Quality Assurance / Quality Control Training
12 May 2014 - 15 May 2014
Location: Federation des Minotiers at the Institut de Formation, Casablanca, Morocco
Staple food fortification is recognized as an effective way to address vitamin and mineral deficiencies as part of a comprehensive national nutrition program. However, an effective fortification program must be consistently implemented and properly controlled.
A key component of successful food fortification programs is monitoring done by the private and public sectors to produce quality fortified food. Common weaknesses include a lack of clarity on roles and responsibilities between industry and government agencies in quality assurance and quality control. Other problems are often lack of resources for regulatory monitoring, poorly established or badly designed monitoring protocols and systems, and insufficient qualified laboratory resources and expertise to test product samples.
This workshop focused on wheat flour fortification. A key benefit to the meeting was that both milling leaders and food control personnel from the government received the same technical training. Both groups having the same understanding about roles and responsibilities can accelerate fortification's implementation and improve efficiency.
The workshop included lectures, discussion groups, and laboratory demonstrations. In addition a field trip was made to a large flour mill in Casablanca to see flour fortification being carried out and controlled in actual practice.
Training was based on Guidelines on Food Fortification with Micronutrients published by the World Health Organization (WHO) and the Food and Agricultural Organization of the United Nations (FAO). Other resources used were Strengthening National Food Control Systems: A Quick Guide to Assess Capacity Building Needs, published by FAO, and Assuring Food Safety and Quality Guideline for Strengthening Food Control Systems, published by WHO and FAO.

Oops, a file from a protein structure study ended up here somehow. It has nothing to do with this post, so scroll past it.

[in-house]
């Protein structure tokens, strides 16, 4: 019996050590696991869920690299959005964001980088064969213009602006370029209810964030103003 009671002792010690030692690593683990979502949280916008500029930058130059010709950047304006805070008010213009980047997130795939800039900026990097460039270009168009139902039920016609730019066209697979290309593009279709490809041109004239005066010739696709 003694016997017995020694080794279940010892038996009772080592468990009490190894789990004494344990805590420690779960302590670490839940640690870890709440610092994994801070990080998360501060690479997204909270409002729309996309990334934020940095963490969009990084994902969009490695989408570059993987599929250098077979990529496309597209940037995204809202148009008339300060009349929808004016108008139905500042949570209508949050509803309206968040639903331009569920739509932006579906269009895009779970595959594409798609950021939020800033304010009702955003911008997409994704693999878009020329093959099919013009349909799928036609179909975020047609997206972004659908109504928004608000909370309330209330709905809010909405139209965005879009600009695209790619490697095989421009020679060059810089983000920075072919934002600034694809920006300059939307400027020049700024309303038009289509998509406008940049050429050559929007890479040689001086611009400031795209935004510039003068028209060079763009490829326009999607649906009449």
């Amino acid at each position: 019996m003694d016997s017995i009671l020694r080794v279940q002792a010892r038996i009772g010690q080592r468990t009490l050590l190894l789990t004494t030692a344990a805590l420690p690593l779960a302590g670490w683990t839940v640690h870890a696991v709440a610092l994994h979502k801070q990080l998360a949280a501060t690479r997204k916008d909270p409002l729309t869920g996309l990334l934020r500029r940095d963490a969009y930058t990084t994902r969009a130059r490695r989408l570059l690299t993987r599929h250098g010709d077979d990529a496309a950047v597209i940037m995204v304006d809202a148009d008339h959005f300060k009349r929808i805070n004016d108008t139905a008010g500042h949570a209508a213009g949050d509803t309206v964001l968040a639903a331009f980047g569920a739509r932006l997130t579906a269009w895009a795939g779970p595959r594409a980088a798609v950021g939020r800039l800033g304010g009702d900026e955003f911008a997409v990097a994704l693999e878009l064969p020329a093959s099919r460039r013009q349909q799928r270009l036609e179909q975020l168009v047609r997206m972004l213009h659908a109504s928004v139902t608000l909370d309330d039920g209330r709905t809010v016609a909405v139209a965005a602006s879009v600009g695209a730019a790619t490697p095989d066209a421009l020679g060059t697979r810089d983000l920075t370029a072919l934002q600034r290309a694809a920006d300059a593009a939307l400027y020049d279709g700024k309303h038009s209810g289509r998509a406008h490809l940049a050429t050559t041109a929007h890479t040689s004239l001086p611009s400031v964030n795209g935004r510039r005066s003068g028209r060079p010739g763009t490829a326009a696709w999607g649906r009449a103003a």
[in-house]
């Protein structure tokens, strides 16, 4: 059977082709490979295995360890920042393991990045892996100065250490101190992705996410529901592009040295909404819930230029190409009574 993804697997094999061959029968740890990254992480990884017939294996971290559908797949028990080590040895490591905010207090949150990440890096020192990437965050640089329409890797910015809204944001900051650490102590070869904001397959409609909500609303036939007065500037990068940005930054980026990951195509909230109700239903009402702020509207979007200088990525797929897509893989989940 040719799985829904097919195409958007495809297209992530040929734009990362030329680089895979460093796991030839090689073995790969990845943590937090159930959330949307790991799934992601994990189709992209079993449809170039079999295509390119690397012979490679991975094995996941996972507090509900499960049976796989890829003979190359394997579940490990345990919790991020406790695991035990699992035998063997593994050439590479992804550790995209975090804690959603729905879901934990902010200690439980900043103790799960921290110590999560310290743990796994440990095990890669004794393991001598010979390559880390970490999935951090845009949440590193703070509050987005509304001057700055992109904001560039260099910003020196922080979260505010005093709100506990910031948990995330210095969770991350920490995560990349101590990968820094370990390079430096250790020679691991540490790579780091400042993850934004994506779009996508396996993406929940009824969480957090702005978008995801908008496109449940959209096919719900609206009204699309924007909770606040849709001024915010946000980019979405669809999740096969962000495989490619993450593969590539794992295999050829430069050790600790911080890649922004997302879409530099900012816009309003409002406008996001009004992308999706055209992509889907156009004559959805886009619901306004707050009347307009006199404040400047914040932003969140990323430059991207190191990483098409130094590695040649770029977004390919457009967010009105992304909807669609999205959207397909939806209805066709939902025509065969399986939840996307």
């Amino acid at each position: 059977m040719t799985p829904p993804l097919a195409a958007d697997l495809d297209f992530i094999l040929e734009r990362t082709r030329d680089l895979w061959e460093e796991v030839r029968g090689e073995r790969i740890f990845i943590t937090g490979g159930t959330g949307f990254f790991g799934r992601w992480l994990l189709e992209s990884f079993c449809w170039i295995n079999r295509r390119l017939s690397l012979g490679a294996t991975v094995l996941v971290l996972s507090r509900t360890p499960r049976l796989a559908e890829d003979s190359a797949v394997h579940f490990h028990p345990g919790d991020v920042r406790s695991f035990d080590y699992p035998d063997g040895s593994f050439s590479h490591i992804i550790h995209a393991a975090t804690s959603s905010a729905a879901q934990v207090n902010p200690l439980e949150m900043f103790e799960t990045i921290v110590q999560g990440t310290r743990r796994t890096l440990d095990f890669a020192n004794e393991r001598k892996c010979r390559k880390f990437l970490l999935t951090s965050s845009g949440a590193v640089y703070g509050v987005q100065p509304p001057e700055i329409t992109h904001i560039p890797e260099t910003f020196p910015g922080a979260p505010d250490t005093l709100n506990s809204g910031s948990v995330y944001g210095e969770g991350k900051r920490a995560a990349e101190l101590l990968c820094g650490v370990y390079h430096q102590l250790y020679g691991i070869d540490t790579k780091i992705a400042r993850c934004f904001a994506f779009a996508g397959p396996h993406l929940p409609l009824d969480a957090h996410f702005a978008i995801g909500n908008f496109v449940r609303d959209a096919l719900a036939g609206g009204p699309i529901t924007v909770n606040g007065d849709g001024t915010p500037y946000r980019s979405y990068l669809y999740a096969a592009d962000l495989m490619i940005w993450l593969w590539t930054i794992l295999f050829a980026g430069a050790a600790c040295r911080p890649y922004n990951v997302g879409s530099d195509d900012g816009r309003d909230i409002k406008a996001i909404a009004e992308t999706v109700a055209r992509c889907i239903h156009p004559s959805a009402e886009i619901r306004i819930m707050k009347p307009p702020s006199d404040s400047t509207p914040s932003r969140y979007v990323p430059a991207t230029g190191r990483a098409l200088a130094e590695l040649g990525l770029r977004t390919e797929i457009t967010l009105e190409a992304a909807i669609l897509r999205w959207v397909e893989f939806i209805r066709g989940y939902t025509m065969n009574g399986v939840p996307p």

Regulatory monitoring systems for fortified foods are based on national legislation, regulations and standards which establish requirements for foods and the expected roles and responsibilities of various stakeholders. As such, this workshop for training both government and milling industry personnel on quality assurance and quality control was a logical follow-up to the FFI/WHO/WHO Regional Office for the Eastern Mediterranean Harmonization workshop held in Amman, Jordan, in 2011.
Participants representing both public sector agencies and the flour milling industries attended from the following countries: Afghanistan, Algeria, Benin, Burundi, Djibouti, Egypt, Iraq, Mali, Morocco, Pakistan, Senegal, Sudan, Togo, and Tunisia.
See the full participant list.
- Consequences of micronutrient deficiencies - Ayoub Al-Jawaldeh
- Folic acid and neural tube defects: What do we actually prevent? - Lieven Bauwens
- Introduction to World Health Organization recommendations on wheat and maize flour fortification - Ayoub Al Jawaldeh
- Wheat flour fortification in Iraq - presented by the Nutrition Research Institute
- Economic consequences of deficiencies and potential economic benefit of fortification - Quentin Johnson
- Flour fortification overview - global and regional update - Quentin Johnson
- Rationale for fortifying in the region - FFI's Africa strategy - Ronald Afidra
- Food fortification legislation and standards - Philip Randall
- Monitoring and evaluation system for food fortification programs - Ayoub Al-Jawaldeh
- Quality assurance principles and practices at the mill - Philip Randall
- Millers best practices - Quentin Johnson
- National food control systems - clinical assays - Philip Randall
- The role of Codex Alimentarius in food control and food safety and its implications for fortified flours - Ayoub Al Jawaldeh
- Laboratory requirement for external monitoring - Philip Randall
- National food control systems: Opportunities and Constraints - Philip Randall
- Review of baking trials on flour fortified with vitamins and minerals - Philip Randall
- Review of current systems for production and distribution and needs analysis at the mill level - Quentin Johnson
- Standards and technical regulations definitions and development: Status of regulations in participating countries since the Amman meeting - Philip Randall
- Hazard Analysis and Critical Control Points (HACCP) - Louis C. Laleye
The Smarter Futures partnership, the World Health Organization Eastern Mediterranean Regional Office, and the Global Alliance for Improved Nutrition (GAIN). The workshop was hosted by the Federation des Minotiers at the Institut de Formation (IFIM) in Casablanca and included a day of training at the mill.
The Smarter Futures partnership includes the Food Fortification Initiative (FFI; formerly the Flour Fortification Initiative), The International Federation for Spina Bifida and Hydrocephalus (IFSBH), AkzoNobel, and Helen Keller International (HKI) with co-financing from the Ministry of Foreign Affairs of the Netherlands.